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The future of small parties: Will Georgia be left with a two-party system?

By Messenger Staff
Wednesday, October 17
The October 1 parliamentary elections became disastrous for those parties who were running in the elections that were not named the Georgian Dream or the United National Movement. Outside of these two parties, no one qualified for the parliament and managed to overcome the 5% threshold. Nobody managed to win any majoritarian, directly-elected seats in the parliament either. Therefore nobody apart from the above-mentioned two political forces will be represented in the parliament. The question now arises: will these parties continue existing and what should they do next?

Obviously there are those in these parties a certain number of worthy professionals who deserve to be promoted. Before the elections, the leader of the Georgian Dream coalition, Bidzina Ivanishvili, named several parties as satellites for the ruling National Movement and excluded his cooperation with any of them. Among them he named the Christian Democrats, the National Democrats, Labor and the New Rights party. In response, these parties have criticized the Georgian Dream and in particular– Ivanishvili’s position about the two political poles. Neither of those parties was prepared to unite in these blocks, at least Christian Democrats, New Rights and National Democrats. They have never been united. The total amount of votes collected by those parties did not exceed 5% overall.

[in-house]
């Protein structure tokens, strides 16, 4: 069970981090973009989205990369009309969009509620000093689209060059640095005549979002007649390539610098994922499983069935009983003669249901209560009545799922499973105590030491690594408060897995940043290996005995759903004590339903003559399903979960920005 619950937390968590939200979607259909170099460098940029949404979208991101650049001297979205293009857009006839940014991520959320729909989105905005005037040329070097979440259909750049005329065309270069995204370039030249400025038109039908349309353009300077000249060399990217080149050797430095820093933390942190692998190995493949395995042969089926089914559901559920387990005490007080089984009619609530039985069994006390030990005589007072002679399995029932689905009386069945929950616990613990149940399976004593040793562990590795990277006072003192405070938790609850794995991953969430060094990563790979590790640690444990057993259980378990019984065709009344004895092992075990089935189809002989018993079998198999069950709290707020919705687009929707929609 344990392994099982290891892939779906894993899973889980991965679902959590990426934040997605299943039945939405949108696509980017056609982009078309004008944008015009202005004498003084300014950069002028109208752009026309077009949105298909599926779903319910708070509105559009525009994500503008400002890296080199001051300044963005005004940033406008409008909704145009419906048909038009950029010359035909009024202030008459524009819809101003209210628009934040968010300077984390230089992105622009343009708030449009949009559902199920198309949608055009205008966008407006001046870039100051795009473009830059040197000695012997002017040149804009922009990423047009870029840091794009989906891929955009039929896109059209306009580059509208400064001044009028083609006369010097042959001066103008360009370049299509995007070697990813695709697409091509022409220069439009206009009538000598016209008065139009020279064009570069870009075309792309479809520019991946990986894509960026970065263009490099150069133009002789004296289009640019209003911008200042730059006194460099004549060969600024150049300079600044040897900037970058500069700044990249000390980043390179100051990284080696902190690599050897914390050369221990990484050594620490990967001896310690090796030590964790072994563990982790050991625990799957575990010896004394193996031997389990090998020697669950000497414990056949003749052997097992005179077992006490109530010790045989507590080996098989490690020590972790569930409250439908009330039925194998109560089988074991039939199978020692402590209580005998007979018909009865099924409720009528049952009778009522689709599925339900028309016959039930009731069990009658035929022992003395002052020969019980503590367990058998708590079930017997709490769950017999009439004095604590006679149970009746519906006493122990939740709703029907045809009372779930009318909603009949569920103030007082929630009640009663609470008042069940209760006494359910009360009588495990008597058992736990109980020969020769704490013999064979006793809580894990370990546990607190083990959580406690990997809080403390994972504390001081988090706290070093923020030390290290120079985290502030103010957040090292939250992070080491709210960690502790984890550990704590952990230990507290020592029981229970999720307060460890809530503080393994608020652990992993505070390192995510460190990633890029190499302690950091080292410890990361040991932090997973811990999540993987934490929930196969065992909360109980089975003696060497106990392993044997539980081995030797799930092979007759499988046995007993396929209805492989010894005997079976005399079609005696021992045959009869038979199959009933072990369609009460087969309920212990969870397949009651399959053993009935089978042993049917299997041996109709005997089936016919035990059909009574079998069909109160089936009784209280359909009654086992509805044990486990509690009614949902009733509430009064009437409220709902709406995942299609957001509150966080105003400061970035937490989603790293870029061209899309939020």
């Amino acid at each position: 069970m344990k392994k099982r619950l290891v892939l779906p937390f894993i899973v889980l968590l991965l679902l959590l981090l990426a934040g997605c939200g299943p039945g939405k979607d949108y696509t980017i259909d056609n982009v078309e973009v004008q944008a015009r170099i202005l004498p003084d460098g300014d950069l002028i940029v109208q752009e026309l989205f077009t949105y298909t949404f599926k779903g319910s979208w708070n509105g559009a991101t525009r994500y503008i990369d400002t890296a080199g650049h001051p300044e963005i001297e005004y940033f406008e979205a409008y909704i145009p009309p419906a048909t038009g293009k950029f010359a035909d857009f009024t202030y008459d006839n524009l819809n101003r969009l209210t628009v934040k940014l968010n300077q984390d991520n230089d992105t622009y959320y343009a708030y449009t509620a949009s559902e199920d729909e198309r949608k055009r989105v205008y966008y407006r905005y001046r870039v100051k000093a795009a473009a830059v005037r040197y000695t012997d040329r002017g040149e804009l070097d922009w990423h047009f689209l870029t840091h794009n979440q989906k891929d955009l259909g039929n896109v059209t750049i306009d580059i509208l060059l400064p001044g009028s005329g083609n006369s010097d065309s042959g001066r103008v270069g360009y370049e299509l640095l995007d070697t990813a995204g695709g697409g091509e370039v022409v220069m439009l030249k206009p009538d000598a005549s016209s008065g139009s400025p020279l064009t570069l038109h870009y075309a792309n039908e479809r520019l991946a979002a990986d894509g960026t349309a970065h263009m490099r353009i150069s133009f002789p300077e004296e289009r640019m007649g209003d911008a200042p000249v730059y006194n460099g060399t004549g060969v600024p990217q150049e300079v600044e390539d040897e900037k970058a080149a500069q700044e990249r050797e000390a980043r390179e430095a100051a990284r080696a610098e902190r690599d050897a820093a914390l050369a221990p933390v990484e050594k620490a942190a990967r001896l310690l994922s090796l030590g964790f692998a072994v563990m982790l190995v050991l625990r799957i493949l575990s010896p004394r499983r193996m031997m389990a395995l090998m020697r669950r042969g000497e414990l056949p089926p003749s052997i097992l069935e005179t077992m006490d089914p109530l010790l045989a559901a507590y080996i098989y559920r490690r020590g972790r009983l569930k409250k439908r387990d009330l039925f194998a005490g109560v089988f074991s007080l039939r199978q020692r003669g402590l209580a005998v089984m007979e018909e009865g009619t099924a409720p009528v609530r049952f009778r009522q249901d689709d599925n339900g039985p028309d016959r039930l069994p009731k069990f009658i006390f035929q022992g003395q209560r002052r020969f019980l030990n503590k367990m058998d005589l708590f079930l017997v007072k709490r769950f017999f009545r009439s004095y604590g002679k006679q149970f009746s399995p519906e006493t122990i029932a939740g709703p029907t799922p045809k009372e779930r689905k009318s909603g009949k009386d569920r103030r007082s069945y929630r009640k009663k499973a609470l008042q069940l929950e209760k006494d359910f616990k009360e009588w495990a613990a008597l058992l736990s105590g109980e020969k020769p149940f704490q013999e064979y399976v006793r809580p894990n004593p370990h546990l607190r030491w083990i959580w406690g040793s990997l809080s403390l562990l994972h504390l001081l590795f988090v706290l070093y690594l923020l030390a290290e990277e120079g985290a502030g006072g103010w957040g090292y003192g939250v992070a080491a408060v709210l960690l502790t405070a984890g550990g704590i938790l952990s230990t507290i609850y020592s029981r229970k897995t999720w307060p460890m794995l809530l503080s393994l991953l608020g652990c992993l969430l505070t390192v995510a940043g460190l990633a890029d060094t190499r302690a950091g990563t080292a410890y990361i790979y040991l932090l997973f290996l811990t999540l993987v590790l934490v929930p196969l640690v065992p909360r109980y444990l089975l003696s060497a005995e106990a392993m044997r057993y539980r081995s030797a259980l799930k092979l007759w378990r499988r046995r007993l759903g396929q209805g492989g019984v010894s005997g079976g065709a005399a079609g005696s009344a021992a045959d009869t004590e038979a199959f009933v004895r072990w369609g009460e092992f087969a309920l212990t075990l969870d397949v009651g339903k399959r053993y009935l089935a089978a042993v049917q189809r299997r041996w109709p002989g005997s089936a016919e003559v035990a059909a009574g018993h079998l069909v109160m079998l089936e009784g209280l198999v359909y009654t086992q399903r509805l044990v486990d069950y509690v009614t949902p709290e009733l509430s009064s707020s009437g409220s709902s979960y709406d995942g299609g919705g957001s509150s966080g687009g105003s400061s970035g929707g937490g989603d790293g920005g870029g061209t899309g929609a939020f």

Political analysts need to carry out serious and thorough research of what happened. The first simple answer to the failures of the UNM was that the voters were fed up with the Saakashvili regime and did not want to see him and his party as the ruling power anymore. The population was and currently is prepared for change, and over the past 8 years, people have become discontent. The population was looking for someone who would change the situation and this man appeared to be Ivanishvili. So, the essential segment of voters moved their sentiments in the direction of Ivanishvili and his coalition. Therefore all other parties received practically no support. Moreover, Ivanishvili labeled these parties as satellites of the National Movement and they were unable to remove this label. As a result, the electorate by and large ignored them.

As for the future fate of those parties, the leader of the New Rights, David Gamkrelidze, left politics as he had said he would prior to the elections. It is possible that the Christian Democrats will survive, but everything depends on their leader Giogi Targamadze; if he quits politics, his party might disappear. The National Democrats existed, but hardly were expected to get involved in politics. As for the Labour Party, this is the only leftist party in the Georgian political spectrum and it is unlikely that they will receive any success in the future. On the other hand, in Britain and the USA, there are two major political forces although there does exist some small parties as well. So, if the UNM does not collapse, presumably there could be two major parties in Georgia.